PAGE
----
When the conversation turns to Oregon’s best Pinot Noirs, the names that readily roll off the tongues of wine buffs are typically confined to wineries in Yamhill and Washington counties—with one notable exception.
Broadley Vineyards, located near the hamlet of Monroe, some 15 miles south of Corvallis in southern Benton County, has produced sought-after Pinots for years. And that’s true despite the fact that it does a lot of things differently.
Who else plants vineyards on east- and northeast-facing slopes? Who else uses the Lyre trellis, a U-shaped support system? And who else employs whole cluster fermentation, including the stems?
It’s unconventional, to be sure. But it makes perfect sense when founder Craig Broadley explains it.
“For me, it was mostly about location,” he said. “Yes, you need sparse, well-drained soil. But climactic conditions are crucial in growing Pinot Noir.”
A firm believer in letting the wine make itself as much as possible, he felt that acidity was essential. He figured lower sun exposure on east- and northeast-facing slopes would protect his vineyards from coastal storms, allow adequate ripening and retain firm acid balance.
The unique trellising system opens up the canopy, allowing maximum sun exposure for all the clusters along a split-fruiting zone. Using wooden fermenters and including the whole cluster, stem and all, ensures a fuller, more structured wine of greater complexity.
That, in short, is the basic Broadley philosophy, which is applied with an entirely hands-on approach.
Broadley attended University of California, Davis in the early 1970s, when it was the only U.S. school where one could focus on viticulture and enology. He had a Gallo-oriented mentality at the time, but that would soon change.
Working for legendary North Beach poet and City Lights co-founder Lawrence Ferlinghetti gave him an eclectically creative outlook on life. Getting to know celebrated chef Alice Waters of Chez Panisse gave him an epicure’s appreciation for great food and fine wine.
He and his wife, Claudia, may have been booksellers from Berkeley, but long before leaving the Bay Area, they had concluded that producing top-tier Pinot Noir was their ultimate goal.
They established a business relationship with Ferlinghetti as distributors of books published by City Lights, then proceeded to take on other Bay Area presses as well.
The couple moved to Eugene in the late 1970s with their young son, Morgan. There, they could run the business while at the same time search for their own little bit of Burgundy in Oregon.
The Broadleys were convinced great Pinot Noir could be grown on property they could afford. And they found just such a property in 1980—a hillside just outside Monroe that was protected by the highest peaks in the Coast Range.
It was the coolest site in what was known as a local banana belt. They decided it was a place where they could set out to fashion something quite special from the finicky Burgundian grape.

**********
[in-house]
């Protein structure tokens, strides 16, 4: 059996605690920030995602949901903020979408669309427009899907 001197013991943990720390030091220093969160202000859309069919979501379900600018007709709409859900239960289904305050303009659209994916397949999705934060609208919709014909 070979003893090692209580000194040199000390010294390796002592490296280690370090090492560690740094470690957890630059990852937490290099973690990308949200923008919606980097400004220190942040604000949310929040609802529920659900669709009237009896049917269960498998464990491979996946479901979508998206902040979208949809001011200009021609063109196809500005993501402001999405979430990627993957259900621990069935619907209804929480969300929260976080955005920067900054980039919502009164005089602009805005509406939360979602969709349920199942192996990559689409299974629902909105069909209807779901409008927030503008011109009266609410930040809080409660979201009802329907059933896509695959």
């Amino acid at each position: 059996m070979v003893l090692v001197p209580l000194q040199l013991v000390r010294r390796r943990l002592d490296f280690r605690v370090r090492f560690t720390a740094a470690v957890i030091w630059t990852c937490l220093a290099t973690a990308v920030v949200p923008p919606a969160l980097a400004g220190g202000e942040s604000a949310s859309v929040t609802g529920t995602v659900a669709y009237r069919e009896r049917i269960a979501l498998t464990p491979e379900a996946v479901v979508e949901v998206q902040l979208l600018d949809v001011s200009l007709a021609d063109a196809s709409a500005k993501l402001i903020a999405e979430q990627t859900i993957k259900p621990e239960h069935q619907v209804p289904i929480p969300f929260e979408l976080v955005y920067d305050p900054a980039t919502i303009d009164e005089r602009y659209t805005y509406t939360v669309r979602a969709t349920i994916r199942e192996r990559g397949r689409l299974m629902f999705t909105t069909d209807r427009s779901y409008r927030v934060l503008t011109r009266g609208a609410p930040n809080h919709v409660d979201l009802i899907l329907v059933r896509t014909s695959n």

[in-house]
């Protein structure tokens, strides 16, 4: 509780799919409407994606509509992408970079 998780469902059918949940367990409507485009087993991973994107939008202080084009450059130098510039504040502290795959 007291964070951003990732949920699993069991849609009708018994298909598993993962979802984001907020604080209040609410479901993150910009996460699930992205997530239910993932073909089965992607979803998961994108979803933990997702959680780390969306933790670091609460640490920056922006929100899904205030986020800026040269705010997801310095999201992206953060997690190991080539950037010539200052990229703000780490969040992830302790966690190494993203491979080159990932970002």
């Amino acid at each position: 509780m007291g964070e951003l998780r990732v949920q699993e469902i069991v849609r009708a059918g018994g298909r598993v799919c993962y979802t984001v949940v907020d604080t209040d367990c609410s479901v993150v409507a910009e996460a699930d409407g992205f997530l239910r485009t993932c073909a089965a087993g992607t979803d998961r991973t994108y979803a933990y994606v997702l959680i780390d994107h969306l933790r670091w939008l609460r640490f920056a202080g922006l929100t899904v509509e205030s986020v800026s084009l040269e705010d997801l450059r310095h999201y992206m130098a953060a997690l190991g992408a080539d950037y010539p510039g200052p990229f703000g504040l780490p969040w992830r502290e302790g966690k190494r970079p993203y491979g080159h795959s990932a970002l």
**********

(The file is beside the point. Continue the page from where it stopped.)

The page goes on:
While having the outward appearance of unconventionality, the elements that make up the Broadley whole are actually more mainstream than one might think at first glance. After all, the volcanic Jory and Hazelair soil types in their estate vineyards are similar to those in the storied Dundee Hills.
Their clonal selections are classic, combining the traditional Pommard and Wädenswil, planted in the early 1980s, along with more recent Dijon clones.
By definition, unrefined and unfiltered wines produced via whole-cluster fermentation are more darkly pigmented and fully flavored. It’s just that with Pinot Noir; you have to find a balance between bigness and finesse to achieve the best.
Broadley found that balance many years ago, as evidenced by his widely heralded 1994 Claudia’s Choice, a wine both big in body and deep in complexity. It was made from grapes grown on a four-acre, mid-slope block featuring the vineyard’s oldest vines.
Wine Spectator selected their 1994 as one of its 100 best wines of the year in 1997, awarding it 94 points. In a subsequent tasting of great Pinot from the U.S. and France, it garnered 97 points, the highest total ever awarded to an Oregon wine.
Broadley is one of the few Oregon wineries whose production is devoted exclusively to Pinot Noir.
It produces three wines—Claudia’s Choice, Marcile Lorraine and Estate—from 30 acres of estate vineyards and selectively sourced outside grapes in roughly equal measure. Its annual production runs about 4,200 cases.
Among the noted vineyards individually designated on Broadley labels are Shea, Bergström, Stoller, Lemelson and Zenith in the Yamhill Valley, as well as nearby Sunny Mountain.
The Broadleys’ son, Morgan, worked at his grandparents’ electronics manufacturing company in Southern California for a couple of years in the early 1990s, but eventually joined his father and mother at the winery.
Morgan credits his learning curve to direct experience with his father in the vineyard and the winery, a working trip to Burgundy and interaction with other winemakers, including Mike Etzel, Josh Bergström and Jim Prosser.
His active interest in the business has grown to the point where he is now serving as principal winemaker. His wife, Jessica, also contributes as their webmaster and office manager.
For this family enterprise, it all works. Broadley’s intensely flavored and complex, layered wines can be counted among Oregon’s finest.
Tasting Room: 265 S. Fifth St. (Highway 99W), Monroe
Hours: By appointment only
Information: 541-847-5934 • www.broadleyvineyards.com